the bbc building

Public Service Broadcasting


As the name suggests, public service broadcasting (PSB) refers to the obligation to produce and broadcast programmes which serve the public interest rather than only commercial imperatives. The broadcasters are often funded by a licence fee but can also be supported by advertising revenue and other sources.

The most obvious example of public service broadcasting is the BBC in the UK.


The first director general of the BBC, Lord Reith, summarised the BBC’s purpose: “inform, educate and entertain”. The corporation and the media landscape has changed dramatically since 1927, but this duty remains part of the organisation’s mission statement.

According to the industry regulator, Ofcom, public service broadcasters (PSB) are supposed to deliver “impartial and trusted news, UK-originated programmes and distinctive content”. For instance, the BBC must ensure that “at least one hour is allocated to news during Daytime each weekday”. That is why you have Newsbeat and its bulletins scheduled throughout the day; one of its extended bulletins must be in Peak Listening Time.

Since broadcasters have an agenda-setting function, it is incredibly important to have reliable and unbiased output. Alongside the current affairs and factual programming, the BBC has to devote airtime to “leisure interests”, such as cooking and gardening. There is also a duty to represent local and regional themes.

With the BBC’s global reach, the UK government sees the corporation as an opportunity to influence international relations through of soft power. That is why the BBC aims to “reflect the United Kingdom, its culture and values to the world”.

Funding the BBC

If you read our introduction to David Hesmondhalgh’s The Cultural Industries or our definitions of media convergence, you will already know cultural industries consist of commercial entities which are profit-driven and often act in the interest of shareholders. In our guide to the agenda-function of mass media, we also referred to Noam Chomsky’s view that conglomerates “manufactured consent” and reinforced the power of the elites.

The BBC is able to remain impartial and highlight minority interests because it is financed by the public through the licence fee. If your household wants to “watch or record live TV programmes on any channel” in the UK, you are expected to contribute over £150 each year. In 2021, the BBC received £3750m through the licence fee.

The 2021 annual report stated the BBC also raised £1314m from the activities of its commercial subsidiaries. For example, BBC Studios generates income from “exploiting the various assets of the BBC”, such as selling international rights to its programmes, licencing programme formats, and merchandising.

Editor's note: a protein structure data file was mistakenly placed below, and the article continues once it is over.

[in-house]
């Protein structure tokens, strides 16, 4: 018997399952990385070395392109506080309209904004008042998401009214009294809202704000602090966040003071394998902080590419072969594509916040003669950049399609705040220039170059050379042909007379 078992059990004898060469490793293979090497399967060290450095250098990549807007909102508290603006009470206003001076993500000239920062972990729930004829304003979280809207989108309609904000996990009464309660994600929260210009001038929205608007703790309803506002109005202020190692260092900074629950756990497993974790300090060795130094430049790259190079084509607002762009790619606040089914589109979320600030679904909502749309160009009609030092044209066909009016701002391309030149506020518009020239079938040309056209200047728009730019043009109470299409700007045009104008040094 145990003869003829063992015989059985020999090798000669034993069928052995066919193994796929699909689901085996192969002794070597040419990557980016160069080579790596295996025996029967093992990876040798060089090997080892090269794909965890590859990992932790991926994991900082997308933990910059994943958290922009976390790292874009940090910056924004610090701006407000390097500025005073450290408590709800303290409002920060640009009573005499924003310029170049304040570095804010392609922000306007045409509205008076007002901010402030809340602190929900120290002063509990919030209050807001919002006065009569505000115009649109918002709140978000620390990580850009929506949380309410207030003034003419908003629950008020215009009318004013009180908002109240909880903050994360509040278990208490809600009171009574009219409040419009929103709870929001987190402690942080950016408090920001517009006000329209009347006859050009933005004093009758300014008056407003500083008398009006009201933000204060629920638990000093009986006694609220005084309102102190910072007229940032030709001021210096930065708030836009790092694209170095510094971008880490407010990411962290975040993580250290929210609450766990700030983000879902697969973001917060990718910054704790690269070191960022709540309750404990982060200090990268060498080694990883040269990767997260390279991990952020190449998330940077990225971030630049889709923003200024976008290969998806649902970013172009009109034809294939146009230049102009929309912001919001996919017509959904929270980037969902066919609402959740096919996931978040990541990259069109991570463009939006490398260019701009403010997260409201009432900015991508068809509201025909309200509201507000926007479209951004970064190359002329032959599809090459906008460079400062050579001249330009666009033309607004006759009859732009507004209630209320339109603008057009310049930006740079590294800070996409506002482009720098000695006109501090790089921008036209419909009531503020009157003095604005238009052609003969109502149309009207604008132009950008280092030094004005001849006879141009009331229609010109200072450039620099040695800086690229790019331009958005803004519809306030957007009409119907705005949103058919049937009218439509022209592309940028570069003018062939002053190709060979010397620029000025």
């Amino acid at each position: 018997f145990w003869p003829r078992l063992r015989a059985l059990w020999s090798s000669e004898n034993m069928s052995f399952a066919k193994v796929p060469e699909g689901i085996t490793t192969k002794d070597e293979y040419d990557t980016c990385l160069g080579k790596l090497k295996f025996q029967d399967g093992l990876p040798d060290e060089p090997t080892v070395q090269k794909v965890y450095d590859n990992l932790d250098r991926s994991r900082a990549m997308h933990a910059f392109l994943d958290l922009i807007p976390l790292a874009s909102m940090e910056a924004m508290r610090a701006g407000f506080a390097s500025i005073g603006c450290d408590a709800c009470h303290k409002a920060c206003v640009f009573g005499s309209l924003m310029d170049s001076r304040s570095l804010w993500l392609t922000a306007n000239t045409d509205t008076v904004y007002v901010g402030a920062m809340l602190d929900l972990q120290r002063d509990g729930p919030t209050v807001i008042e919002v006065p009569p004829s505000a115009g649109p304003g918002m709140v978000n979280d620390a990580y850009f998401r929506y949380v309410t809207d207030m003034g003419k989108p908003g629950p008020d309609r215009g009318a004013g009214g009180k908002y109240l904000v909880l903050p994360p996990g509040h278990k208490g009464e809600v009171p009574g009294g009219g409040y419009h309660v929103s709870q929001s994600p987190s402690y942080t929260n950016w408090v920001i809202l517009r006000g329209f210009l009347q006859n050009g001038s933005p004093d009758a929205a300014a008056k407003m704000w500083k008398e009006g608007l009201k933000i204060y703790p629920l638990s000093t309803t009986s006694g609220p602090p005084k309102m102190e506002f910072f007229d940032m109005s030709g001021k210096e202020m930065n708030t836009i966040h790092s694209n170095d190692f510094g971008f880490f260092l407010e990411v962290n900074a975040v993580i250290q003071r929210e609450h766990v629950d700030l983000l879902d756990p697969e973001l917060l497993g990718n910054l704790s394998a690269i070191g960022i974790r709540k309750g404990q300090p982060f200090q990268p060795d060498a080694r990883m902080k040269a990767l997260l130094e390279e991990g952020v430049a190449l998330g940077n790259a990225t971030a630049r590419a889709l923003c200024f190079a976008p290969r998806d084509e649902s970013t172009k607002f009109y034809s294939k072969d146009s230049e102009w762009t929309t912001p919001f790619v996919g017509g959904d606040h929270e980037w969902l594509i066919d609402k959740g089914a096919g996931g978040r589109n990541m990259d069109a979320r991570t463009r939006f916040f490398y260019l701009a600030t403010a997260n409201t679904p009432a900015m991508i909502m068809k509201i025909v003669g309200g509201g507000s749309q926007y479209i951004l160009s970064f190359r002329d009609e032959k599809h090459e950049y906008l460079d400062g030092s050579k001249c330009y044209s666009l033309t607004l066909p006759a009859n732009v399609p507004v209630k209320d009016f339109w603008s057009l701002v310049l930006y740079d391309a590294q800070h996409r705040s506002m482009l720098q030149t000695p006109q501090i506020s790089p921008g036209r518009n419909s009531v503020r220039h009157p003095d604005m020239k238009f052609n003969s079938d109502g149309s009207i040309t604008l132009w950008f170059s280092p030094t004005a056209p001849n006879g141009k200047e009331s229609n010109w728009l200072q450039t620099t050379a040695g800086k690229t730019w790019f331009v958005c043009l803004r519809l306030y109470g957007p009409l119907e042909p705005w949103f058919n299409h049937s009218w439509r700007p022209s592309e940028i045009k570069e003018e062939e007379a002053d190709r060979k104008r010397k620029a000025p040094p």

Issues and Debates

Many critics question if the concept of public service broadcasting still relevant in our current economic and cultural context. Here are some discussion points:

  1. The BBC is not impacted by commercial forces and has a steady source of revenue. This leads to a distortion of the market and is anti-competitive.
  2. In the age of subscription services and a change in viewing habits, the funding model for the BBC is outdated.
  3. Ignoring its mission to “inform, educate and entertain”, the BBC chases audience ratings to justify its licence fee.
  4. There is so much media convergence, especially the concentration of powerful media companies, the BBC is needed more than ever for its independent voice.
  5. With more and more people refusing to pay the licence fee, is the BBC sustainable?

Other PSB in the UK

When the first commercial broadcaster (ITV) launched in 1955, the government required the station to deliver a certain amount of content which served the public’s interests. This includes news, current affairs, children, and religious programming. In contrast to the BBC’s funding model, ITV relies on income from advertising. Known as product placement, the company creates and owns some of its content so it can also offer advertisers a unique opportunity to integrate their brand into their shows.

Channel 5 is another private company, but it still has to satisfy its public service broadcasting remit and is regulated by Ofcom. Finally, although Channel 4 is owned by the public, it also depends on advertising for funding.

Ofcom regulates the scheduling and quantity of advertising and teleshopping on the channels.

PSB Around the World

Publicly owned French and German broadcasters raise money from licence fees, advertising, and sponsorships. Public service broadcasting in America is funded through a combination of donations, fundraising activities, and payments from members of the PSB network. Importantly, programming is subject to a set of standards to ensure the program is free of influence from the funding source.

Wikipedia has a list of public broadcasters by country.

Further Reading

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